Oh no, thought Gwendolyn, not a table knocker. She took a quick look at Emil, but he had his feet firmly on the ground. She looked around the table; the pepperpots were enthralled but the steel eyed man was clearly bored. ‘A table knocker,’ he mouthed to her. She shrugged and nodded back at him.

‘Mr. Runcible?’ There was another knock.

‘Ask him if he’s well,’ said Mrs. Runcible.

‘Mr. Runcible, are you well?’ KNOCK

‘Ask him if he’s had his vegetables,’ Mrs. Runcible said.

‘Mr. Runcible, have you had your vegetables?’ KNOCK KNOCK

‘Now, Geoffrey, you know you’re supposed to have your vegetables. Just because you’ve passed to the other side-’ KNOCK KNOCK KNOCK

‘What do three knocks mean?’ Gwendolyn asked.

‘I fear Mr. Runcible has passed outside of our purview for the moment,’ Emil said quickly. ‘But I do sense another presence.’

‘Is it my Arthur?’ asked Mrs. Sloat. KNOCK

‘Nooo, no.’ There was an element of panic Emil’s voice. ‘Do any of you know McIntosh? Hob-no-Robert McIntosh? ’

‘No,’ said Gwendolyn.

‘I might do. I don’t know,’ the gray eyed man sighed.

‘He says-he says to-’ KNOCK KNOCK KNOCK

‘He says to knock?’ The gray eyed man stood up from the table. ‘I’ve had rather enough of this.’ KNOCK

‘I quite agree,’ Gwendolyn stood next to him. ‘The link is broken and there’s still-’ KNOCK ‘Still knocking. The “spirits” aren’t doing this. Shall we go upstairs and see what is?’

‘After you’, the man gestured towards the door.

‘No, you can’t,’ Emil cried.

Gwendolyn and her companion raced up the stairs, the tails of his coat flapping behind him. Emil followed them, yelling at that and threatening police action. All the while, the knocking grew louder.

They reached the top of the stairs. Gwendolyn paused before the door where the knocking seemed to be originating. ‘Ready?’

‘I was loomed ready,’ the man smiled his mysterious smile at her. For an instant Gwendolyn saw something behind his eyes, as if he realized that he, himself, didn’t understand what he just said.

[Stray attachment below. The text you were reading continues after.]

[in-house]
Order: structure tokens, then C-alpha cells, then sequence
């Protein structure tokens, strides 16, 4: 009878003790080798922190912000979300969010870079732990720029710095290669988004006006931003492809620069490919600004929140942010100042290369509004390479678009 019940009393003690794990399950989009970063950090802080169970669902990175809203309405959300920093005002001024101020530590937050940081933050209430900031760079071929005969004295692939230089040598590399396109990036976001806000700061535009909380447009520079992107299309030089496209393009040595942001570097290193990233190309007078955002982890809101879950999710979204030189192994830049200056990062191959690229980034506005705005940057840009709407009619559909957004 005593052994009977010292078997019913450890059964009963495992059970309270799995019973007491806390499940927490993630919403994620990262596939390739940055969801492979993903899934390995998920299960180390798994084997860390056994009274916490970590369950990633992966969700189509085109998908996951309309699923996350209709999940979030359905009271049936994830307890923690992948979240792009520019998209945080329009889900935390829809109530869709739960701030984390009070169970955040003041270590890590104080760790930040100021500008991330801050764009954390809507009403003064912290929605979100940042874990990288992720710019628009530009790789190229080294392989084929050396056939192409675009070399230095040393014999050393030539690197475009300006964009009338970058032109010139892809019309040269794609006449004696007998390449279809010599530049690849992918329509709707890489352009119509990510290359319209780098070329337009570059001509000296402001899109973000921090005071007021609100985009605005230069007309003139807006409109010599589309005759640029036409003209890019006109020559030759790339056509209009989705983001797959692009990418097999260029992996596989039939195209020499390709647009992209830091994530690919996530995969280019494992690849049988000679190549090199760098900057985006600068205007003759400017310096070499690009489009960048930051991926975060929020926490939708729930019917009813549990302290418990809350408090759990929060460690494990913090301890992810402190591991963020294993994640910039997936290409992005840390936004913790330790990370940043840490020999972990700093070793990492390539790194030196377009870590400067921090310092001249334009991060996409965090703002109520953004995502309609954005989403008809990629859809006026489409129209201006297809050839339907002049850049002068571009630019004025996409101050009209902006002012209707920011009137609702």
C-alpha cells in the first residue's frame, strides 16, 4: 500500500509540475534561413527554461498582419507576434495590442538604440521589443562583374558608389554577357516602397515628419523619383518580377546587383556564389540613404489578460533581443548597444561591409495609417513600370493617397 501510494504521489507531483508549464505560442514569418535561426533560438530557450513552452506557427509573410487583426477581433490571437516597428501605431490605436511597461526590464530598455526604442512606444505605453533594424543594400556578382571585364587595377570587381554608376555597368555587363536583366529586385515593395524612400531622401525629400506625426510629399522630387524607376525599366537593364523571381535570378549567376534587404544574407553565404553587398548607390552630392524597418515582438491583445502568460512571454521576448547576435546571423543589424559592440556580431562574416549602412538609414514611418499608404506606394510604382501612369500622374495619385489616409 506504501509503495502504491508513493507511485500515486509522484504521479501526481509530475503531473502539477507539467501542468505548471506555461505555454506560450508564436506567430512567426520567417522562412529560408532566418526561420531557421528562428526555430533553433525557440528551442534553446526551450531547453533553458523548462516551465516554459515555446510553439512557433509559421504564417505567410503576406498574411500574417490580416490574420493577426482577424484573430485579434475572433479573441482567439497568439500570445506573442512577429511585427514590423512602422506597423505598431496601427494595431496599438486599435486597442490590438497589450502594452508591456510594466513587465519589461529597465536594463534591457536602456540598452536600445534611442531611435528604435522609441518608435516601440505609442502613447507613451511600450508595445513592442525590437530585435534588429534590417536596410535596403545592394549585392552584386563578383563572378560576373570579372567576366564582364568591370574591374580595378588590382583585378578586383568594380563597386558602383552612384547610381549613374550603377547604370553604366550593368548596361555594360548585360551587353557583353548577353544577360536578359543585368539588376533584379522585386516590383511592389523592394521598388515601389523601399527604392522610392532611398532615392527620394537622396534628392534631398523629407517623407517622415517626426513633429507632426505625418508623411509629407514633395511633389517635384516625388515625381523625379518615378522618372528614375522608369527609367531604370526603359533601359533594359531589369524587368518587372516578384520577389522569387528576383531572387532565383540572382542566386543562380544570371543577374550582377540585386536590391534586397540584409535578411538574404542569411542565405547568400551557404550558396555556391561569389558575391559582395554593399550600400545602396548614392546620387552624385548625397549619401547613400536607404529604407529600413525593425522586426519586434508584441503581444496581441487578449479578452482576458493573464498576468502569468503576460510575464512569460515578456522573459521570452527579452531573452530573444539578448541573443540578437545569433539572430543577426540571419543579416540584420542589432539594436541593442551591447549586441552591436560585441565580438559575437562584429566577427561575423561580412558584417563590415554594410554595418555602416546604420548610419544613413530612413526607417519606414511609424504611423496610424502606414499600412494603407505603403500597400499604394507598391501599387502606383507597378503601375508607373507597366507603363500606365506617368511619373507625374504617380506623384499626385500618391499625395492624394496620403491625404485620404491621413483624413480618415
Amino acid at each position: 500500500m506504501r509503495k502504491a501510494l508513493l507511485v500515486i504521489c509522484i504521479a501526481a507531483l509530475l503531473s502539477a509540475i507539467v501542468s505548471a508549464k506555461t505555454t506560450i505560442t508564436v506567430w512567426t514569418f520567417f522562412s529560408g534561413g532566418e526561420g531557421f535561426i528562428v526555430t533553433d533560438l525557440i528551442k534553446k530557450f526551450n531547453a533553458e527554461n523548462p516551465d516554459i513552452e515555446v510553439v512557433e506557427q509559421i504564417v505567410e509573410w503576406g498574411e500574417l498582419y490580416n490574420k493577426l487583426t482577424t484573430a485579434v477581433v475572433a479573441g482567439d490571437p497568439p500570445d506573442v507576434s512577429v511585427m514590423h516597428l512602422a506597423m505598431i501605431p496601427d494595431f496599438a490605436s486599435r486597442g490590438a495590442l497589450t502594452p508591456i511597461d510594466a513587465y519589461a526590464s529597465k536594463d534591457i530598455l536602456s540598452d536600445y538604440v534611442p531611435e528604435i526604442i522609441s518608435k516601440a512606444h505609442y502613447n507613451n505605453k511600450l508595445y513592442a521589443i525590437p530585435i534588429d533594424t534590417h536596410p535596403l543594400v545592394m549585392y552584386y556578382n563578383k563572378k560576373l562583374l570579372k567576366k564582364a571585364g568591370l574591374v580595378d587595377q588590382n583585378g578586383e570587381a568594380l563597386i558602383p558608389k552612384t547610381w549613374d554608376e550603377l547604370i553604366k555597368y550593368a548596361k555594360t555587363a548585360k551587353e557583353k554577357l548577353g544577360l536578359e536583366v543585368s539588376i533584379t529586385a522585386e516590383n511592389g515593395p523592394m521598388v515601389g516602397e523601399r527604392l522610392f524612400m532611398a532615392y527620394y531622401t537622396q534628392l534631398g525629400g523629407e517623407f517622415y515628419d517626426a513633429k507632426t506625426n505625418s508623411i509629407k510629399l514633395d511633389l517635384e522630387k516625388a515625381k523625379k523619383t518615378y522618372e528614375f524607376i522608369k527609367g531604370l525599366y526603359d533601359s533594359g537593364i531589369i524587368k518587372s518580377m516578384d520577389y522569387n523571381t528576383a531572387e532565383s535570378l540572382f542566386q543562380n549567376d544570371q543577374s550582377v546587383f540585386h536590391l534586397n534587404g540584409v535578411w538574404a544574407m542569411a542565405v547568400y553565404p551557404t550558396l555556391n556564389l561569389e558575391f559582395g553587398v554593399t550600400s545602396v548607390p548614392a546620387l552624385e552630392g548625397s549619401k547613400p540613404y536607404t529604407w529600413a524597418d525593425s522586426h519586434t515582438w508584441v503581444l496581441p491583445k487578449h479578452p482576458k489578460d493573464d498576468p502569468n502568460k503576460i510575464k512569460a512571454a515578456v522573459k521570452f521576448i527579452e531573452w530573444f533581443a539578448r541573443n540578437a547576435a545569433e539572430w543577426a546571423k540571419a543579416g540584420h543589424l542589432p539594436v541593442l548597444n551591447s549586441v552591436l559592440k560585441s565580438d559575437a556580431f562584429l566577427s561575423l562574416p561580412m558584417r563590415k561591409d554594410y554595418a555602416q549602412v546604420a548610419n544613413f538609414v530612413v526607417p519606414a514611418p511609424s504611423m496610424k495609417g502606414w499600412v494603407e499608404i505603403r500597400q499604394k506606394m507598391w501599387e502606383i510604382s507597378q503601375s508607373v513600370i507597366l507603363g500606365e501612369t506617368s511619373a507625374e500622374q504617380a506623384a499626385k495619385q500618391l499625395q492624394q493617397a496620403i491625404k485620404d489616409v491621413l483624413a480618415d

Gwendolyn turned the handle and the door open wide, prepared to take on anything.

‘It’s a pony,’ said the man.

‘Yes,’ said Gwendolyn.

‘Forgive me, my memory again, but that’s not normal is it?’ he asked.

‘No,’ said Gwendolyn, again.

‘Thought not,’ the man said and miraculously pulled a sugar cube out of his pocket to present to the pony.

Emil came spluttering into the room. ‘Hillary!’

‘Is fine. Perhaps you might explain why there’s a pony in your bedroom?’ Gwendolyn asked.

‘I don’t have to tell you anything,’ Emil crossed his arms. ‘What a gentleman does behind closed doors is his own prerogative.’

‘Oh,’ said Gwendolyn before the implications set in. ‘Ohhh.’

The man giggled. Both Emil and Gwendolyn shot daggers at him. ‘Sorry, Hillary was eating a sugar cube off my hand and it tickled,’ he said sheepishly.

‘You hussy!’ Emil screamed at his pony and ran out the door, sobbing all the way.

Gwendolyn placed a hand on the strange man’s shoulder. ‘I’m sorry you didn’t find what you were looking for. I knew before I came here that he was a fraud.’

‘So did I,’ he said after a moment. He walked away, letting her hand fall. ‘You’ll contact the proper authorities, I trust?’

‘Of course.’

‘Good,’ he said. He walked out the door, leaving Gwendolyn alone with the pony. The pony eyed her wearily. Gwendolyn did the same. ‘How do we get you out of here?’